I read a web-site called , Chrisbeatcancer.com because he has really excellent advice on health in general ….I sure wish his sight was “chrisbeatconstipation.com ” Sometimes it seems as if it ‘s easier to cure cancer than constipation.

    Lastly , I drink a peppermint tea called “Heather’s Tummy Tea ” (easy to find on net) and it is delicious and helps with bloating and gas. She cured herself of IBS but has a long article on her site about constipation…she sells a prebiotic which she claims is very good for constipation , starting with 1/2 tsp and working slowily up to 5 Tbsp .

    I’m going to reread your material and see if I can pick up more clues…..Thanks for all your hard work on this much misunderstood and neglected subject !

    Anna

    Reply
    1. thehomeschoolingdoctor Post author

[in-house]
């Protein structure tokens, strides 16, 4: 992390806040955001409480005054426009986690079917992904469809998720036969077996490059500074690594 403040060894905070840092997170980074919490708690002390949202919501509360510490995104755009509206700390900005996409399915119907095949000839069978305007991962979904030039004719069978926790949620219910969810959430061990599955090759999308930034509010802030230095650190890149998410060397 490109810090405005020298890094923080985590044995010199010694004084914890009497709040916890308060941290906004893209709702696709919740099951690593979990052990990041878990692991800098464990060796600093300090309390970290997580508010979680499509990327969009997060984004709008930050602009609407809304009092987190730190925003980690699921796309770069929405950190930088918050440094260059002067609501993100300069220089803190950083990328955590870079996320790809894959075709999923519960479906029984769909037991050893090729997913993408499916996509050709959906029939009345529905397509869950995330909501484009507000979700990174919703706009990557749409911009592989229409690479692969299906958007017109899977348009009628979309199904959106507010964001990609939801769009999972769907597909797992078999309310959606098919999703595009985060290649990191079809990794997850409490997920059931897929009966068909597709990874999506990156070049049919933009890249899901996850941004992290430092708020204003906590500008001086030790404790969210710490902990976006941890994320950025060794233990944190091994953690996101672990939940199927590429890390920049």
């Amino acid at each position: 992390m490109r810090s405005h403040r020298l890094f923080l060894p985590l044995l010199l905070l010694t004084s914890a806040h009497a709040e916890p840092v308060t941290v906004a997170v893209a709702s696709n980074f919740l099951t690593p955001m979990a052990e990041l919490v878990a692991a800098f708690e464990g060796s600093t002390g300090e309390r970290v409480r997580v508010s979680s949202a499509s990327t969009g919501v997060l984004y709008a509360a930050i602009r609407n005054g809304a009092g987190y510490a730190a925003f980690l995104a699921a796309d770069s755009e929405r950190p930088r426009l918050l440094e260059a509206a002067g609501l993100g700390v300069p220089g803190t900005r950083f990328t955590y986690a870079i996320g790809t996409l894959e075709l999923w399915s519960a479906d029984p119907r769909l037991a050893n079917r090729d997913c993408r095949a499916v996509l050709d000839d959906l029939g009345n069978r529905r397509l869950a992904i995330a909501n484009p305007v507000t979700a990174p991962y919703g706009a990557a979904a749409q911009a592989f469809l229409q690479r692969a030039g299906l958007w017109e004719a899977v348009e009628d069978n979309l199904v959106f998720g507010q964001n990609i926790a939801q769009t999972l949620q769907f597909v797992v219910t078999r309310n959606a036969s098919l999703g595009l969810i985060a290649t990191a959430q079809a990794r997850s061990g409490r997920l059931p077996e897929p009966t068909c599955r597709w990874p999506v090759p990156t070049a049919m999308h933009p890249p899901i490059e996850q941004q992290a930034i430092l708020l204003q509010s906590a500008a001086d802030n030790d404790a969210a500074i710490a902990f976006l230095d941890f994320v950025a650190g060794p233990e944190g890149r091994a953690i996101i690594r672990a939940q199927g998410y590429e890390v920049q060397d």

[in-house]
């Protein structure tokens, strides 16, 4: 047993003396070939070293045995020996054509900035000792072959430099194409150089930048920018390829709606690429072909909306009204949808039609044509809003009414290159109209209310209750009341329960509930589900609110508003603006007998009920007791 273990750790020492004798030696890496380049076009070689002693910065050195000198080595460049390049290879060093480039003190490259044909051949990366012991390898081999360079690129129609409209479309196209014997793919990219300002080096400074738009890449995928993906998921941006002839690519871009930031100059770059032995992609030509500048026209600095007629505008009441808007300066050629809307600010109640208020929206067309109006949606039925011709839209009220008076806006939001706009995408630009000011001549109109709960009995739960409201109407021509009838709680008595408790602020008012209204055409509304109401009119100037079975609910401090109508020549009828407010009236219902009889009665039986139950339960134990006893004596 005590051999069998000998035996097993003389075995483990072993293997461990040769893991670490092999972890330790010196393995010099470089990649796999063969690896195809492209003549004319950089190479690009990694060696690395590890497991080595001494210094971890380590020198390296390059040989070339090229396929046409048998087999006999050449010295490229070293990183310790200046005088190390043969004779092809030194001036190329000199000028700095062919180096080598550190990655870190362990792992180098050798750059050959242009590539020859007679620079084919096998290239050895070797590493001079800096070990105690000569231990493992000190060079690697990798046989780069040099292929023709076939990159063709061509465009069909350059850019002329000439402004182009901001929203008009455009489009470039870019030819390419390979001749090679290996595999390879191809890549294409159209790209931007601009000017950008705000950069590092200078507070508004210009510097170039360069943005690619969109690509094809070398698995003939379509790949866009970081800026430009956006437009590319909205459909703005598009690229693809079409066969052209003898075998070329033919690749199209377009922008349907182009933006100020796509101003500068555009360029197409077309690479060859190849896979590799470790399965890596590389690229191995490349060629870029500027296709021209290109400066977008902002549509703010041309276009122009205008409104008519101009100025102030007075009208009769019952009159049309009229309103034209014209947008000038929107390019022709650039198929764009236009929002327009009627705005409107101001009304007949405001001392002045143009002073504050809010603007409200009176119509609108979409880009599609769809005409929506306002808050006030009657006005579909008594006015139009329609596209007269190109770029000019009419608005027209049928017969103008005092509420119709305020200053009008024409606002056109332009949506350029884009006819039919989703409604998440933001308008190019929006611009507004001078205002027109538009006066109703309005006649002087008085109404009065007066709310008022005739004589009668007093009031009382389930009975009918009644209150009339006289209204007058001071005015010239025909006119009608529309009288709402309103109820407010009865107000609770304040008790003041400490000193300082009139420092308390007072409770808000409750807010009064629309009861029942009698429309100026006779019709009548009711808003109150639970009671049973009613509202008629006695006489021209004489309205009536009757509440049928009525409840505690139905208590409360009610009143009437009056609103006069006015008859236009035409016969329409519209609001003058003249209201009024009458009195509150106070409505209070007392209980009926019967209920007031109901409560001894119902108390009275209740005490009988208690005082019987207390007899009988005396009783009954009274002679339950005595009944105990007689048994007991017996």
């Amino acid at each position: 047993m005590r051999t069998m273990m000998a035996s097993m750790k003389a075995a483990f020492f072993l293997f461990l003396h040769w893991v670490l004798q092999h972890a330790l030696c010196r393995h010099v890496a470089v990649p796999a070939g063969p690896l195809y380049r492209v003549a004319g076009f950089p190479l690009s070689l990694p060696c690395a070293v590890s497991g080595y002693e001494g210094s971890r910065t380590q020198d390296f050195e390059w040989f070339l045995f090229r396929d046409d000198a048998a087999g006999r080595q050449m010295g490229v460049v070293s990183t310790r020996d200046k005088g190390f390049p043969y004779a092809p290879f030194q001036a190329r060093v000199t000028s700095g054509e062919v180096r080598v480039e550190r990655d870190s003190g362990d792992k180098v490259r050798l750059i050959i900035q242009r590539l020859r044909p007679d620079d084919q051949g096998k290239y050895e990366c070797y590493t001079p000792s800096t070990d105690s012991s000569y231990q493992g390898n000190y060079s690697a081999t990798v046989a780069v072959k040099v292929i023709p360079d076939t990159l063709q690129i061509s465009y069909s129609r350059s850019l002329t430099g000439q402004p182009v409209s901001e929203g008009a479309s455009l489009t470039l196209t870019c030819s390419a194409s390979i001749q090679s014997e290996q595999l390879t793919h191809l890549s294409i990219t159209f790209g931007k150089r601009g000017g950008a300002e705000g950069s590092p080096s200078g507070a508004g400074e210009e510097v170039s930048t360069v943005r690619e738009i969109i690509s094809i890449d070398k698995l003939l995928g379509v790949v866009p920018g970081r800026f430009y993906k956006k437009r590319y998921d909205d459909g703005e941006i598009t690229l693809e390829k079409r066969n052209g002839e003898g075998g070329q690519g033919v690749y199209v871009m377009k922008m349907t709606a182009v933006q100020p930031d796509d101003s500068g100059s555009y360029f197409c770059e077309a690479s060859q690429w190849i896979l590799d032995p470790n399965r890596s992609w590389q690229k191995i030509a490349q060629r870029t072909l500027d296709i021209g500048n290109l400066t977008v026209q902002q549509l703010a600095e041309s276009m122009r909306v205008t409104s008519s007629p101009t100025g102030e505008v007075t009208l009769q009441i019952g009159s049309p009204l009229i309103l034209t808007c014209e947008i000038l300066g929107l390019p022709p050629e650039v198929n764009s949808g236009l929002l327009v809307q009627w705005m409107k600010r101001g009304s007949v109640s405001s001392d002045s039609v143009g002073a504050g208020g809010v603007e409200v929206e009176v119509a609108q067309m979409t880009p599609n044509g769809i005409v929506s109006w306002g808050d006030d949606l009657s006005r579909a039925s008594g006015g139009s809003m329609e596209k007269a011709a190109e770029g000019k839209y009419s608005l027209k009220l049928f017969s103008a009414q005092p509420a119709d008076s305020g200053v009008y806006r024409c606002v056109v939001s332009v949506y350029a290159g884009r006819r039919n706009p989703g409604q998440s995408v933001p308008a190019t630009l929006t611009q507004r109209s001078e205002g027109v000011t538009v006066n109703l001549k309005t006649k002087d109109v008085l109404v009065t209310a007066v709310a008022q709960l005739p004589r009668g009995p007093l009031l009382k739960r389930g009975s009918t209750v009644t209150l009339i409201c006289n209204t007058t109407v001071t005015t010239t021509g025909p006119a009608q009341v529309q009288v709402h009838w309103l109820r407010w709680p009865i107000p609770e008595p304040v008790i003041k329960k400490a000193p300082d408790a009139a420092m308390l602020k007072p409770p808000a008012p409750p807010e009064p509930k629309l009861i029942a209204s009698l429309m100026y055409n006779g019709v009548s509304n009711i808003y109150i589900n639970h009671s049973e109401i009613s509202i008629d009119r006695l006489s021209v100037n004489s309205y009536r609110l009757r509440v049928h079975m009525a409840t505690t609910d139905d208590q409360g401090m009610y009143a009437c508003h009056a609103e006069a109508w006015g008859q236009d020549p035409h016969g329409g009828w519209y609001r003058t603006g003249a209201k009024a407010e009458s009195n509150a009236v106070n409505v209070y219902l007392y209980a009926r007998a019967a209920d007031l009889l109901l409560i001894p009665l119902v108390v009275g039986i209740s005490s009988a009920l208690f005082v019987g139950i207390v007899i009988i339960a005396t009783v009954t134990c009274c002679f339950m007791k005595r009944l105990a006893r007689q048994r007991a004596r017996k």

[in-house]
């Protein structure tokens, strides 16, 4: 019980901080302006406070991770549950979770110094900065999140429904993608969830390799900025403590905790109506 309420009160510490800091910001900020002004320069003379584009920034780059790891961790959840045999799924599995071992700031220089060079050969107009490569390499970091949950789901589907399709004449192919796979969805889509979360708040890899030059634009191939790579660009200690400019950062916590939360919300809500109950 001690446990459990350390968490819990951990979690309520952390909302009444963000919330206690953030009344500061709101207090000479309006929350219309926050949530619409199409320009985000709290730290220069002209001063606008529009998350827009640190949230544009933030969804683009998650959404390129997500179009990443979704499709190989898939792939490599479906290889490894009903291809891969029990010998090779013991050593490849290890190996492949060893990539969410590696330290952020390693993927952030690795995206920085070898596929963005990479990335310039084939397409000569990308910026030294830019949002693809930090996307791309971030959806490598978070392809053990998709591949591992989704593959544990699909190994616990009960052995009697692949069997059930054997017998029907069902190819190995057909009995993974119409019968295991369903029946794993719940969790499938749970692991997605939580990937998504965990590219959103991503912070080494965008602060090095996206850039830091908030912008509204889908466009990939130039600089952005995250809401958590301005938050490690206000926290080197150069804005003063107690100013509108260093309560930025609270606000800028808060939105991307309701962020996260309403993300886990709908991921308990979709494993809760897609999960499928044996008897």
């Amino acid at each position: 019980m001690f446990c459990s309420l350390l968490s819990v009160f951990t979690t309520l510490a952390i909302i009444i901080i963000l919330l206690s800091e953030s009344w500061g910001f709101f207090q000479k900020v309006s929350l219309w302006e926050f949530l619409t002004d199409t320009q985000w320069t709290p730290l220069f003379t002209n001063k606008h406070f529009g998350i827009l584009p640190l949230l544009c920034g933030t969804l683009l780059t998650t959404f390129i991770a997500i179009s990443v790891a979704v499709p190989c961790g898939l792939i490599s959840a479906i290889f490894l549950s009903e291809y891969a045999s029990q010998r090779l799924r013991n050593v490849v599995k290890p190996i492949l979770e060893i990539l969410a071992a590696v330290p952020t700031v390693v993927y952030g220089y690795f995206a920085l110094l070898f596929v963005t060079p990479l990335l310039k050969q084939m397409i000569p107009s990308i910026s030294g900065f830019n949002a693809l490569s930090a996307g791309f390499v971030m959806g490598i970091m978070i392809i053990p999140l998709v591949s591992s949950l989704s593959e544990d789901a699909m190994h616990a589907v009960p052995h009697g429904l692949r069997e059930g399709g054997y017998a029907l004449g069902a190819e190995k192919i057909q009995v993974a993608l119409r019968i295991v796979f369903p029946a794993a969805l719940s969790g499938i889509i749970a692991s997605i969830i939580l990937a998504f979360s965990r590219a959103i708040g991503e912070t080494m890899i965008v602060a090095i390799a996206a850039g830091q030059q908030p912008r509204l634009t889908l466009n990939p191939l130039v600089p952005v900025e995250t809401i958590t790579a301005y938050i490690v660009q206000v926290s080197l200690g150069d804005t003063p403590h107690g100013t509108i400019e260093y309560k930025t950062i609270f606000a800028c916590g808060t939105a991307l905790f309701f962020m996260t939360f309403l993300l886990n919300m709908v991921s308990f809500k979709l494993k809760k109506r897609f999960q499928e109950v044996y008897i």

Hi Anna! I wondered when I commented if you might be all finished with homeschooling. I want to thank you so much for being a homeschooling pioneer for the rest of us! Your sons sound wonderfully situated!–Ok. Onto this other stuff. 1)I did the GAPS intro rather than SCD intro. I read Breaking the Vicious Cycle for SCD and there was no introduction in it. When I looked online, I didn’t really quite see where a real clear SCD intro was that I should follow for sure. Later, when I thought about trying an SCD intro because GAPS wasn’t really working as written, I looked again at an SCD intro diet. It had eggs right away, and I had figured out through GAPS that eggs are a problem for me. Could you point me in the intro direction you are following? I like to just know what is out there, even if I don’t do it. GAPS intro was very clear and outlined in the book and online. I was not aware of limiting fat in the GAPS intro so a bit surprised about it on an SCD; send me a link. I could have missed that point in GAPS, too. I’ll go re-read. I’d love to look into the intro you’re doing, just comparing it and contrasting it kind of like. Just trying to see if analyzing these kinds of diets offer clues when held up against what I know and learning and continue to learn through research and research articles. 2) GAPS intro boiled the meat. Boiling is more broken down (so kind of pre-digested, if you will) than the broiled or fried. Plus broiled and fried make some of those browned pieces that also require a different kind of process to digest/breakdown due to a kind of nitrosamine type formation (but a different name than nitrosamine). Most of us do fine with this, but some do not. So boiled eliminates this. 3) I will also have to go check out Chrisbeatcancer.com. Interesting! In my mind, some of what causes many problems in the body may have more of a common foundation than we think! I wish I could cure my problem, but alas, not so yet! I do know my problem has been present for about 40 years so whatever kept beating the horse, beat it a LONG time. And I and medicine still don’t know what that is/was? Dairy? Eggs? An illness? Gut bacteria off? 4) I have read more and more about prebiotics for constipation and it fits in well with the butyrate and bacteria theories. I’m still holding off for now as I try other things. I’m in the middle of trying to go very low carb (not going so well GI wise so probably will have to let up if no change!). I have tried peppermint essential oil topically-my family loved that–boy what a smell–a good one, at least!–may jammies have been washed several times and the smell still permeates!–I thought about making them into capsules since topical was not effective for me–but again right now I made a diet change so I’m holding off on other changes. So you did like the tea? I have read several things about peppermint (and why I tried the oil). I could consider that, later. I’m trying to take my time and be as methodical as I can. And I do know what helps one may not help another. 5) At this point, I think on reflection, I think my peristalsis worked best for me (but the bloating did not improve, they don’t necessarily coincide for me) when I ate large helpings of cooked vegetables, meats, higher fat, lower fruit/lactobacillus from GI ProHealth at 40 billion CFU/FCLO/fish oil/no eggs, no dairy/otherwise eating GAPS foods fine/and magnesium (a few brands worked but at higher than normal doses, I titrated up to effect). However, I don’t know if I went back to this, if it would all work again or not. I’m in a slump right now (but likely my diet change–wondering if it will shift after some more time). And finally, for anybody reading this, this is MY story. It is not for treatment for anybody else but myself. I just know there are a lot of us struggling with this, and if I do by chance fix myself, well, it’ll be out there. If you read this and are interested, by all means, check it out with your favorite healthcare practitioner. I’m futilely trying many things, some of which are considered stupid/strange/unsafe by standard medicine. As TV commercials say, “Don’t try this at home.” Thanks for commenting. Sorry for the book.–Terri